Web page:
By the way, I got an update from the freelancer recently:

“My client has agreed to let me propose some changes to that part of the agreement. I have done that, and now I’m waiting for his reply. He is clearly fearful that I am going to solicit his clients, which I think is the result of some past experience he had that is totally unrelated to me. However, I think there is generally a growing paranoia as competition has escalated in the days since the recession hit. I’ll email you with a full update as soon as this is resolved.”

Have you ever run into this situation before?

How did you handle it?

What would you suggest she do?

If crazy-restrictive agreements like these are indeed becoming more common, why do you think that’s the case?

“What’s the Current State of Freelancing?” is a Bogus Question…

So, about a week ago, I get an email from a good friend and fellow commercial freelancer who’s presenting on an IABC panel on freelancing a few days later. She’s written to me to get my input on an issue of exceptional interest to the many would-be attendees. Her question is:

Can you sum up “the current state of freelancing” in two sentences?

Sounds like a logical question, and one phrased in precisely the manner we’ve all become accustomed to. After all, there’s the current State of the Union, of the healthcare debate, of male/female relationships, of the Atlanta dining scene, etc. So there must be a “current state of freelancing” as well, right? Well, actually, no.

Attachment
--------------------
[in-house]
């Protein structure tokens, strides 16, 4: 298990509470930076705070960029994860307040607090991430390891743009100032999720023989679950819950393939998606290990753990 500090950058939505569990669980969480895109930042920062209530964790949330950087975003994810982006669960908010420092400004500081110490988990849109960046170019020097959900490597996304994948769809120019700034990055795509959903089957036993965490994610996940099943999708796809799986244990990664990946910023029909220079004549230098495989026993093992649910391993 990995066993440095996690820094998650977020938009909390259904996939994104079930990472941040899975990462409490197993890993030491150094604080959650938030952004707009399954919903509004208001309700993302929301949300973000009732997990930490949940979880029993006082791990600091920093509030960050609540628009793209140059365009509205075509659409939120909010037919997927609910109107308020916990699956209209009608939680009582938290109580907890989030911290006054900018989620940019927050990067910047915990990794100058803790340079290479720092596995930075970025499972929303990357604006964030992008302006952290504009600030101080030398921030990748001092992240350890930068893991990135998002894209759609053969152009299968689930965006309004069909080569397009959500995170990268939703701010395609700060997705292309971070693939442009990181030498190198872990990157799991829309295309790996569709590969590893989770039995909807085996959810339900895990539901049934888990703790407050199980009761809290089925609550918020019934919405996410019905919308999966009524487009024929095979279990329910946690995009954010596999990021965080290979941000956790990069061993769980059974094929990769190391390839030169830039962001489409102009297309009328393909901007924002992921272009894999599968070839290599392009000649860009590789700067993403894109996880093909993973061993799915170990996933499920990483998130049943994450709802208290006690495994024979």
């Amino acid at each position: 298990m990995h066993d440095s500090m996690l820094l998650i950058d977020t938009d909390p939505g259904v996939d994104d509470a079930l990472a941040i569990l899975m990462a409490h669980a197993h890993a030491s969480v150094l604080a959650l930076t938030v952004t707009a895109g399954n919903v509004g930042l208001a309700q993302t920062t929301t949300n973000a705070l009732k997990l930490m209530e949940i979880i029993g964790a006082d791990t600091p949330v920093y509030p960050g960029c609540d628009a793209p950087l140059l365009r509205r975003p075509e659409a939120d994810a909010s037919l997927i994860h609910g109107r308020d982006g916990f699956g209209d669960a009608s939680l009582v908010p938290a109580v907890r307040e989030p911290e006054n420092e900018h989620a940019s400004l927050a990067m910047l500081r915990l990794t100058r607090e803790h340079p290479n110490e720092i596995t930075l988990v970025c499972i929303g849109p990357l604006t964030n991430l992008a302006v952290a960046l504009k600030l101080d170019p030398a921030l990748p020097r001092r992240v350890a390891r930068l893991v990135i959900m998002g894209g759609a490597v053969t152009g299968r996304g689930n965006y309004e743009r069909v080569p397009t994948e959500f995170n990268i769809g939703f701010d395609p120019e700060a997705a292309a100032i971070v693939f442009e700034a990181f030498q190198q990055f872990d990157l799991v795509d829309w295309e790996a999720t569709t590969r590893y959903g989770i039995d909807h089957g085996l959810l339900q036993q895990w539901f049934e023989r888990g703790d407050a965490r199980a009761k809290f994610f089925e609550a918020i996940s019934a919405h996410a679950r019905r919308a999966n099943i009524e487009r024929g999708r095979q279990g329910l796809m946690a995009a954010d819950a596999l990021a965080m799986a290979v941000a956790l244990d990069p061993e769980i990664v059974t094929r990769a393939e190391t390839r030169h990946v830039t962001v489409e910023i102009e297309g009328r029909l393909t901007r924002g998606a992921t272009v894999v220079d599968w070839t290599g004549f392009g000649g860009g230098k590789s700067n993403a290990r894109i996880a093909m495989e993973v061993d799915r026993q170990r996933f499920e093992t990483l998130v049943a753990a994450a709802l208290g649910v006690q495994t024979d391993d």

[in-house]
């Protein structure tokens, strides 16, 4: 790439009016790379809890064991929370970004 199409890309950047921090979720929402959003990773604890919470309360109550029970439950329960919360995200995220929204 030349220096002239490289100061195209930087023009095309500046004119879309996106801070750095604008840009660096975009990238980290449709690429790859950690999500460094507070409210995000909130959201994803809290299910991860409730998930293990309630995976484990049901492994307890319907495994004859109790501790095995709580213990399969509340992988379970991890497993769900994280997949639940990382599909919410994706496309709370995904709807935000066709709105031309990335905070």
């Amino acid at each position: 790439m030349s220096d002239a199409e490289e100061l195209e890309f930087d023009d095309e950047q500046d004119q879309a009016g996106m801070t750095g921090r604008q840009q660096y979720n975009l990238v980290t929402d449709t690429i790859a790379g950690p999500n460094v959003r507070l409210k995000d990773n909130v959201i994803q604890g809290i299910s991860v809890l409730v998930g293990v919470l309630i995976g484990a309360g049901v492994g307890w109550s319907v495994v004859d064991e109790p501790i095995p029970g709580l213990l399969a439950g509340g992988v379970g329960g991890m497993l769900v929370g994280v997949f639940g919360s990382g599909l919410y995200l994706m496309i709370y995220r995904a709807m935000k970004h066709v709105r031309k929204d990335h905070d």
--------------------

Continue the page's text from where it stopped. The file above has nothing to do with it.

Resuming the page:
Here’s my reply (with a few embellishments after the fact):

I’d actually take issue with your wording. There IS no “current state of freelancing.” Think about it. That implies some condition pervading ALL of the freelancing market, which, by definition, affects everyone. Sort of a silly notion, actually. There’s MY current state of freelancing, yours, and everyone else’s, and none of them have much to do with the others.

Our respective states are dependent on how good a writer each of us is, how broad a network we have, how aggressively we’ve been tapping into that network, and a ton of other things inherent to us alone and how we run our businesses.

Buying into the idea of a “current state of freelancing” is victimization waiting to happen. It implies a reality to whose dictates we’re all subject, and hence, can do little except ride the wave along with everyone else, and “wait for things to turn around.” Which is exactly what a lot of people are doing, having bought into the idea (after listening to what some “experts” said IS that current state) of a “force” beyond their control. I suppose some people just like to be told what to do next (or not do).

In truth, my current state of freelancing is pretty good, as are those of a lot of others I know. And part of the reason for that is because we realize our commercial freelancing businesses are OUR businesses, largely under OUR control.

Sure, many businesses have pulled, back, but many haven’t, and the work is out there. Magazine and newspaper writing? Absolutely, those arenas are way down, but that’s not our field of freelance copywriting. So, don’t buy into the gloom and doom. Remember: the average commercial freelancer needs such a tiny slice of the overall universe of freelance commercial writing work to do well.

How would you respond to the above question?

Why do you think people are so anxious to be told what the “reality” is?

How IS your “current state of freelancing”?

Which Has Been More Effective for You – Direct Mail or Email Marketing?

In the June 2009 issue of The Well-Fed E-PUB, I ran a piece summarizing copywriting guru Marcia Yudkin’s take on direct mail marketing vs. email marketing. Marcia came down on the side of using direct mail marketing to promote a commercial freelancing business, and for these reasons: